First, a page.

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J. Michael Smith, Esq.
President

Michael P. Farris, Esq.
Chairman

U.S. House of Representatives
Holds Education Hearing under New Leadership

William A. Estrada, Esq.
Director of Federal Relations

February 15, 2011

The new chairman of the Education and Workforce Committee in the U.S. House of Representatives, John Kline (MN), held one of the first hearings of the 112th Congress. The hearing was on “Education in the Nation: Examining the Challenges and Opportunities Facing America’s Classrooms.” Four witnesses were asked to speak to the members of Congress who sit on the Committee. Unlike the witnesses invited in the past that pushed and prodded the federal government to get involved in every nook and cranny of education, Chairman Kline brought in witnesses that viewed federal involvement with a wary eye.

Lisa Graham Keegan, from Education Breakthrough Now, urged Congress to acknowledge that more and more parents are “choosing another district school out of boundary, a public charter school, a private school, an online school, or simply to homeschool. School choice has gone mainstream.”

Dr. Tony Bennett, from the Indiana Department of Education, told Congress “the best way the federal government can drive improved student performance is by setting high expectations, enforcing strict accountability measures, and allowing states the flexibility to work on behalf of their students...we must fundamentally change the conversation from ‘How do we get more money for education?’ to ‘How do we get more education for our money?’ ”

Andrew Coulson, from the Cato Institute, stated, “The federal government is not empowered by the Constitution to create ... a program on a national level. Indeed, the Constitution delegates to the federal government no national education policy powers, reserving them, under the 10th Amendment, to the states and the people.”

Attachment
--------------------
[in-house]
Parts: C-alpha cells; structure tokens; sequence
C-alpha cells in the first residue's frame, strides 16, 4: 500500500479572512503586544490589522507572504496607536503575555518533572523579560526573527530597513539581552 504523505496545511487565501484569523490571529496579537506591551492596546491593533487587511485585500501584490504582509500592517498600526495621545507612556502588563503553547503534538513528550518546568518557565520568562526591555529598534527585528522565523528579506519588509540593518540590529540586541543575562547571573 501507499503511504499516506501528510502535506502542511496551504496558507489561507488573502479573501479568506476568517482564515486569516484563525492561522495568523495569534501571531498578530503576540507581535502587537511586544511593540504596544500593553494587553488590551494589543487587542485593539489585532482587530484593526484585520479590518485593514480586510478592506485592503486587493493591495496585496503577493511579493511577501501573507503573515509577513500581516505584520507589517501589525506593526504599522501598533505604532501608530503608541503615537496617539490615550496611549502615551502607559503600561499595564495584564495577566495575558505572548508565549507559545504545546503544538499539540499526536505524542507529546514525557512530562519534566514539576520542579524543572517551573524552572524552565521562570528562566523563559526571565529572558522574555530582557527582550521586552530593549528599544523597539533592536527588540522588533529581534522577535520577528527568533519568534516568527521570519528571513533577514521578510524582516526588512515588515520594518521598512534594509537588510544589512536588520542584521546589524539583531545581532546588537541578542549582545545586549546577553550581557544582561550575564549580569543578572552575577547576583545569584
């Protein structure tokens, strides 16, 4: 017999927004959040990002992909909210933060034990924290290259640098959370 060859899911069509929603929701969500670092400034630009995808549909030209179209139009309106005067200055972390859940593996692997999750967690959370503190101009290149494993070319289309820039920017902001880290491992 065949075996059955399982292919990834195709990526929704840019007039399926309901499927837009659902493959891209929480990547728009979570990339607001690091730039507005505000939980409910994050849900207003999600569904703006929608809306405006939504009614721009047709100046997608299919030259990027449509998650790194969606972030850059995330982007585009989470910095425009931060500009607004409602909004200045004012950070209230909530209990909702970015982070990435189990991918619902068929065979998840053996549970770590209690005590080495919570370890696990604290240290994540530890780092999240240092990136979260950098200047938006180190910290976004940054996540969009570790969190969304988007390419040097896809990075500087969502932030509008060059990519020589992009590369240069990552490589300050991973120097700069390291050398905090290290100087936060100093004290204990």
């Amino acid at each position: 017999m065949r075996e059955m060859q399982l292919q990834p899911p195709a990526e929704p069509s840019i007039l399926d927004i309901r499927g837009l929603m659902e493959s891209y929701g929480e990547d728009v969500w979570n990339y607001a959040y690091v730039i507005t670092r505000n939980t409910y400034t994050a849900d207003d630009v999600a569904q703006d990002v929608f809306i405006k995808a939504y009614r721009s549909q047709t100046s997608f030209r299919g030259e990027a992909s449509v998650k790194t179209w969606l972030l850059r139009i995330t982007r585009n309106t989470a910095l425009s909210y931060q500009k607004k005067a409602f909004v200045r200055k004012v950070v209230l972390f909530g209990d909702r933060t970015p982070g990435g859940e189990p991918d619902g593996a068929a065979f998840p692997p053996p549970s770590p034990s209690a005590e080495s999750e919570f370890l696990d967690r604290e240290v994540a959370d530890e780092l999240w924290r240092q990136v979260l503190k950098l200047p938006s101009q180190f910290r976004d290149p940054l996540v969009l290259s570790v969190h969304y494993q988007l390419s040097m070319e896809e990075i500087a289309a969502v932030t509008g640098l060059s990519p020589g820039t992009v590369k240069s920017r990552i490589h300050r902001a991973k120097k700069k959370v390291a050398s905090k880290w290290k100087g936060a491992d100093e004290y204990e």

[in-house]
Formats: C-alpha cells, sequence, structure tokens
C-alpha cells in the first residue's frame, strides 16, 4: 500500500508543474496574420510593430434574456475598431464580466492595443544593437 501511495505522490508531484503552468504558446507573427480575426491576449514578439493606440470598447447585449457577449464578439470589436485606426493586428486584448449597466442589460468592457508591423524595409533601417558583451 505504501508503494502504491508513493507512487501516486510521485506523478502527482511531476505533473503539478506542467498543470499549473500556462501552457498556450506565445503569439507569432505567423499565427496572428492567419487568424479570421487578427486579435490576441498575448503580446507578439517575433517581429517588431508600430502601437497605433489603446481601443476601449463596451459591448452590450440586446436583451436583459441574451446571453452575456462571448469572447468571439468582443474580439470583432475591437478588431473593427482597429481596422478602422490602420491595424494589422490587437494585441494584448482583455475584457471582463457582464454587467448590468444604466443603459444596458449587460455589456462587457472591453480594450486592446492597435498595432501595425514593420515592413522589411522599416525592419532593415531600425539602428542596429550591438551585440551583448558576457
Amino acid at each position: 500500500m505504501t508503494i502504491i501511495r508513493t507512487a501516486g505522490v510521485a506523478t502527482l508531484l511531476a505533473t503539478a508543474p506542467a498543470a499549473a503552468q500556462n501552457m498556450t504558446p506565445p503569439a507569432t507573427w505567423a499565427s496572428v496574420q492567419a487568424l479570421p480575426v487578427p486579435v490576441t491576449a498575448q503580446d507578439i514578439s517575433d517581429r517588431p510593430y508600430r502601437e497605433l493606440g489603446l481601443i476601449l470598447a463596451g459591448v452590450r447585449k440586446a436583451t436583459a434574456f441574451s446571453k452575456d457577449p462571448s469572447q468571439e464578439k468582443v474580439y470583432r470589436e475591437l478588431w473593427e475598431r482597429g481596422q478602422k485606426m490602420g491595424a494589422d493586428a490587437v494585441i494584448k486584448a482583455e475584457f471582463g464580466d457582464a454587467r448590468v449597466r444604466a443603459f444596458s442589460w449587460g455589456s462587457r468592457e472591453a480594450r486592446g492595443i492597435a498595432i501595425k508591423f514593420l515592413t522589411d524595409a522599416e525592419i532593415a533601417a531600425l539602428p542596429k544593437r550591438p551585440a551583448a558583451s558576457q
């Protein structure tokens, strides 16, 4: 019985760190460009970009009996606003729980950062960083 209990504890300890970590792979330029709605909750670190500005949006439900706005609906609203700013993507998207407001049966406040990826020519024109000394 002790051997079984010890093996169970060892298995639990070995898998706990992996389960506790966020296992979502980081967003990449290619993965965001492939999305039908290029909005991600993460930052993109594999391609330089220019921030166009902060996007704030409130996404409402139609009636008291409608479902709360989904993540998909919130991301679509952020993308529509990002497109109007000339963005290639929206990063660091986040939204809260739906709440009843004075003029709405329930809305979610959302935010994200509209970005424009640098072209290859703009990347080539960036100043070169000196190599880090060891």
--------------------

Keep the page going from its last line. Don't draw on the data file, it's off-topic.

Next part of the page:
Even Ted Mitchell, from NewSchools Venture Fund, the single witness who deemed federal involvement in education as valuable, tacitly acknowledged the failure of the increasing federal role in education. He said that there should be a “limited and smart role for the federal government in education, focused on continuing and expanding the kind of innovation and reform that is changing lives today in local communities across this country.”

HSLDA thanks Chairman Kline for holding this hearing. We look forward to working with members of Congress who respect local and state governments and do not try to burden the world of education with federal mandates and controls. HSLDA believes that the success of homeschooling shows that parental involvement and local control are the keys to educational success.

 Other Resources

To read the full statements from the hearing or watch archived video, please visit the House Education & the Workforce Committee.